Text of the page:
Ideologically and politically, Jokowi is not a person who is inclined to an economic system that smacks of liberalism. And given that nationalist sentiments are running high in this country, Jokowi would certainly not be willing to run a presidential campaign in 2019 against an allegation that he is toying with liberal economic ideology. Jokowi has no commitment to any particular economic ideology. He takes a rather ad hoc approach to economic policy, exploring new ideas and listening to different opinions from different sources.

Many within the Indonesian private sector and foreign business community expected Jokowi's experience as an entrepreneur to lead him to embrace a more market-oriented and open approach to trade and investment. But Jokowi assumed power at a time when nationalist ideas were riding high. The administration of Susilo Bambang Yudhoyono inherited an economy with protectionism and more restrictions on foreign investment.

Jokowi seems inclined toward such economic nationalist ideas, which is the dominant ideological stance of Indonesian politicians and policymakers.

The statist-nationalist sensibilities of Indonesian political elites are leaving a mark on Jokowi, and he is responding to the imperatives of economic policy making in Indonesia.

His experience as a businessman has made him sensitive to any bureaucratic hurdles that obstruct the smooth operation of business. In a recent speech, he sternly warned his ministers not to issue regulations without carefully assessing its merit in improving the business climate, because this could cause confusion and disincentive to investors.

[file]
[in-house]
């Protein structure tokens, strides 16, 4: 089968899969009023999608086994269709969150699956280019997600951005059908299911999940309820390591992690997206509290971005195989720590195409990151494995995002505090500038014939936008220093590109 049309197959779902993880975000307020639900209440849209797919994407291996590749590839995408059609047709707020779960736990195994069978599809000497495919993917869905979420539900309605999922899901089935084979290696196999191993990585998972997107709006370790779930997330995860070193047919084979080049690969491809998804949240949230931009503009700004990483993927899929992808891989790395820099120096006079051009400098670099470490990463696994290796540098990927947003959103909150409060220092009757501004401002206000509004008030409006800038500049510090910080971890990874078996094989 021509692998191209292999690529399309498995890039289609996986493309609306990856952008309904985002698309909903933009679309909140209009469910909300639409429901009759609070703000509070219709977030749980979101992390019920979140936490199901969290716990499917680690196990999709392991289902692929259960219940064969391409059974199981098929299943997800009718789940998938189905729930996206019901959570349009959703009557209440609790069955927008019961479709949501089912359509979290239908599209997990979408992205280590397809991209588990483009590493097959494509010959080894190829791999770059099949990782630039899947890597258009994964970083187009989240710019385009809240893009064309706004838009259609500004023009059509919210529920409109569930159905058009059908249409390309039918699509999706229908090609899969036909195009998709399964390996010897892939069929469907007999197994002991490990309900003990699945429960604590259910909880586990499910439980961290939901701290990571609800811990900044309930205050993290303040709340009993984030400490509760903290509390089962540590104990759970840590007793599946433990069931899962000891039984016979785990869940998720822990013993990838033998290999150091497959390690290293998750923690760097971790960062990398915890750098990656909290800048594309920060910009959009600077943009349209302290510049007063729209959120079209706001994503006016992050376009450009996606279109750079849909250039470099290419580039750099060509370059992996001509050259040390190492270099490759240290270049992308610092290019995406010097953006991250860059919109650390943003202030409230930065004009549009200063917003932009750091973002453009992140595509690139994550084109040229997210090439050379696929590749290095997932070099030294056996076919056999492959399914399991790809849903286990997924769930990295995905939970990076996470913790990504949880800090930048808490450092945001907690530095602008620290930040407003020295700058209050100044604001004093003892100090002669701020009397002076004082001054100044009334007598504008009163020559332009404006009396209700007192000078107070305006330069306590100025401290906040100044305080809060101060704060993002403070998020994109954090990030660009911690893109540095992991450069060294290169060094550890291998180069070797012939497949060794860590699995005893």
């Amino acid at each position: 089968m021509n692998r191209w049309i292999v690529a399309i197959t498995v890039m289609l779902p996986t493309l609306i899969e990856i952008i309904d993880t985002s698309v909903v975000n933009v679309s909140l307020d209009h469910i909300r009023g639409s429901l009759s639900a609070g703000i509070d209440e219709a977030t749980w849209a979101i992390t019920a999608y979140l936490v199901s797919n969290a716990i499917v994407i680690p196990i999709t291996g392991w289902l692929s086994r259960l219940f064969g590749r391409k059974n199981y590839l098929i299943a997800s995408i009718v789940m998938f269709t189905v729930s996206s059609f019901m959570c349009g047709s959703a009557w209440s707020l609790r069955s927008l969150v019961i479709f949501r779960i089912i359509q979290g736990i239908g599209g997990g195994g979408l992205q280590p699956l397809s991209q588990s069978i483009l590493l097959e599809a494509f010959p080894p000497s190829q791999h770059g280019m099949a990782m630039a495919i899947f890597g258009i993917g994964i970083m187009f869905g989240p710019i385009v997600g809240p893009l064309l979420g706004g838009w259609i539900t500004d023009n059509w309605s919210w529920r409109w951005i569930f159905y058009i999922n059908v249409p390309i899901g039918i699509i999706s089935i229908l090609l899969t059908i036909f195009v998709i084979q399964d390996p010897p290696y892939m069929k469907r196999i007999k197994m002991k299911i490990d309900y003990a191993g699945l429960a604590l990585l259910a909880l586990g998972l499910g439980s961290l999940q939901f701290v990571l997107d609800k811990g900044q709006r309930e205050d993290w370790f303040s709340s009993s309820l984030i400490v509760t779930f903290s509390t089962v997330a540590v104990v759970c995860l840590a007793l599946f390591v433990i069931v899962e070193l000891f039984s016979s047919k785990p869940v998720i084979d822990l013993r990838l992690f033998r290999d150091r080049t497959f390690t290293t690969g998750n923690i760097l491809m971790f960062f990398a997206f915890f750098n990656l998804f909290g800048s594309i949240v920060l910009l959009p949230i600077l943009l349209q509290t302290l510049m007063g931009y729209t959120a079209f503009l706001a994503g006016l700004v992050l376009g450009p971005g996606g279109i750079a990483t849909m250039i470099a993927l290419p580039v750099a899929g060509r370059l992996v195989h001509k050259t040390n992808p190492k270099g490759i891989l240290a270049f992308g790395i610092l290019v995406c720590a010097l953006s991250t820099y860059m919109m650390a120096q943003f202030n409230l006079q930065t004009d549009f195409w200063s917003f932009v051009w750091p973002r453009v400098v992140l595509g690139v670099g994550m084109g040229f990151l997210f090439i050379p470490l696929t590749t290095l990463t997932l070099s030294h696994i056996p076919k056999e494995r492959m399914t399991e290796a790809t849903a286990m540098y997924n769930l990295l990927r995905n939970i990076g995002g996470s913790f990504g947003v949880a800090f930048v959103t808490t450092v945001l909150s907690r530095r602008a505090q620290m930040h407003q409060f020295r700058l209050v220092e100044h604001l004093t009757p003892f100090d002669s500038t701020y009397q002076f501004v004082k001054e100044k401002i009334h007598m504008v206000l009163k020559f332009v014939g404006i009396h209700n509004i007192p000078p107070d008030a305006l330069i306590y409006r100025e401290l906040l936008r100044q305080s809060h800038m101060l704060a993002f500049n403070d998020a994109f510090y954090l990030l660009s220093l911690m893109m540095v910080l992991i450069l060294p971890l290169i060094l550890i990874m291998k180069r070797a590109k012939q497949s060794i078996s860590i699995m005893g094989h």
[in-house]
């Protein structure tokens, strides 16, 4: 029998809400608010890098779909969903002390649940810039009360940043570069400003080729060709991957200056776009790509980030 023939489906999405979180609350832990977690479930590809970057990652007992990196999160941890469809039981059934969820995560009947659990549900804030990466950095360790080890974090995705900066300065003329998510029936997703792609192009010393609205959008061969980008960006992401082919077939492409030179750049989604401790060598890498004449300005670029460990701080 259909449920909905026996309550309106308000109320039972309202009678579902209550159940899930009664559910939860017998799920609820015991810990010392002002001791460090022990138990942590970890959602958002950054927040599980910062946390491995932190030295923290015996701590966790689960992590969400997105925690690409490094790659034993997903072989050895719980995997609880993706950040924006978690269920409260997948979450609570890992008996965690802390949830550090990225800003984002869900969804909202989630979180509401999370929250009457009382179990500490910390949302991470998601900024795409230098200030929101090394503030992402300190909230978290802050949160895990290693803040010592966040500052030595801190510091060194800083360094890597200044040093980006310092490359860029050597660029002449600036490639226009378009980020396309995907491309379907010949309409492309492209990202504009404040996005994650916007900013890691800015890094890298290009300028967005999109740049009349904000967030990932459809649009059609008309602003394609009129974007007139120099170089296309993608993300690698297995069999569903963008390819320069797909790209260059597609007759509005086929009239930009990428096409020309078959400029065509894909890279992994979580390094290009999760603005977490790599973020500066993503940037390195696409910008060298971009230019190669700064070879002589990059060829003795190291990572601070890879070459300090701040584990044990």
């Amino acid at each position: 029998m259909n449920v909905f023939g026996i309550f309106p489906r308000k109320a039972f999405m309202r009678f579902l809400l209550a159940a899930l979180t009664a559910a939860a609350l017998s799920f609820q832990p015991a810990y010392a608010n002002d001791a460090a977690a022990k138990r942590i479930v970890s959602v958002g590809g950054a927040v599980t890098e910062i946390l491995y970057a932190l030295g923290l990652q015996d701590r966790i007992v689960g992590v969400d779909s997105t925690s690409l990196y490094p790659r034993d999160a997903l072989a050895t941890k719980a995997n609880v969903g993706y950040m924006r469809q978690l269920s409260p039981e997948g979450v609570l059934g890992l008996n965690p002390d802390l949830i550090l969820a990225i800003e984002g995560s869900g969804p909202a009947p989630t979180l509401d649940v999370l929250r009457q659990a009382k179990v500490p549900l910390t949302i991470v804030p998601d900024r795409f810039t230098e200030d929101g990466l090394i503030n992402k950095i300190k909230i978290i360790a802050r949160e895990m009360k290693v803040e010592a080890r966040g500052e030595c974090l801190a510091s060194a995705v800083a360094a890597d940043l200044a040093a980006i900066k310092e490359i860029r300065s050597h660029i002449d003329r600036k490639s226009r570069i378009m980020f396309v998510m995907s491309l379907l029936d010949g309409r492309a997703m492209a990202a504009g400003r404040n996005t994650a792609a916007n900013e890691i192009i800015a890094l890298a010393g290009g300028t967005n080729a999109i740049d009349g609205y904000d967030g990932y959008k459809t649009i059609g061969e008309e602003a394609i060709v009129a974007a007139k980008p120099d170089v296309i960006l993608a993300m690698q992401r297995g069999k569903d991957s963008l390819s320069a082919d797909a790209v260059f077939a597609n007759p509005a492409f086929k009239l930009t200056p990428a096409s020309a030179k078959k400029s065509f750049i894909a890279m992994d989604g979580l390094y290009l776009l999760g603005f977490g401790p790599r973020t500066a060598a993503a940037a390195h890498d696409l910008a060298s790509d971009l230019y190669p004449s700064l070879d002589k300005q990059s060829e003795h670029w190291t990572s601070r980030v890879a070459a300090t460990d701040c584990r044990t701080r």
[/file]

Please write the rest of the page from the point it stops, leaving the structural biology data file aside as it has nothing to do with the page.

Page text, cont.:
He criticised Energy and Mineral Resources Minister Ignasius Jonan, who recently issued a regulation on expanding control of companies working in the oil and gas sector. This ministry is notorious for its policy on flip-flopping in oil and gas and mineral export matters, resulting in a continued decline in investment in these sectors.

Political tension could exacerbate in 2018 as simultaneous regional elections will be held and, in 2019, the legislative and presidential elections will be held concurrently for the first time. As competition in the upcoming presidential election is predicted to be fierce, with tempers rising, it is possible political violence will flare up. Two possible consequences could arise from these situations.

First, the opportunity of making substantial economic reforms would be lost. The next phase of reforms would be more complex but necessary to boost economic growth. But it is also politically risky for Jokowi. He has demonstrated himself to be a person who is reluctant to pursue reform, opting instead to resort to political expediencies at the expense of reforms.

In his previous cabinets, ministers who were committed to reforms had been either dismissed or demoted. He knows he has worked hard to consolidate the coalition of political parties that supported him. And he does not want the political stability to be disturbed.

Second, the political tension preceding the election could spoil the investment climate, making investors wary and frightened, and obstructing further economic and investment growth.

Whether the economy achieves higher growth going forward depends on the willingness of President Jokowi to introduce more substantial and broader reforms, and whether he is willing to take the risks associated with it.

The writer is a commissioner in a publicly listed oil and gas service company.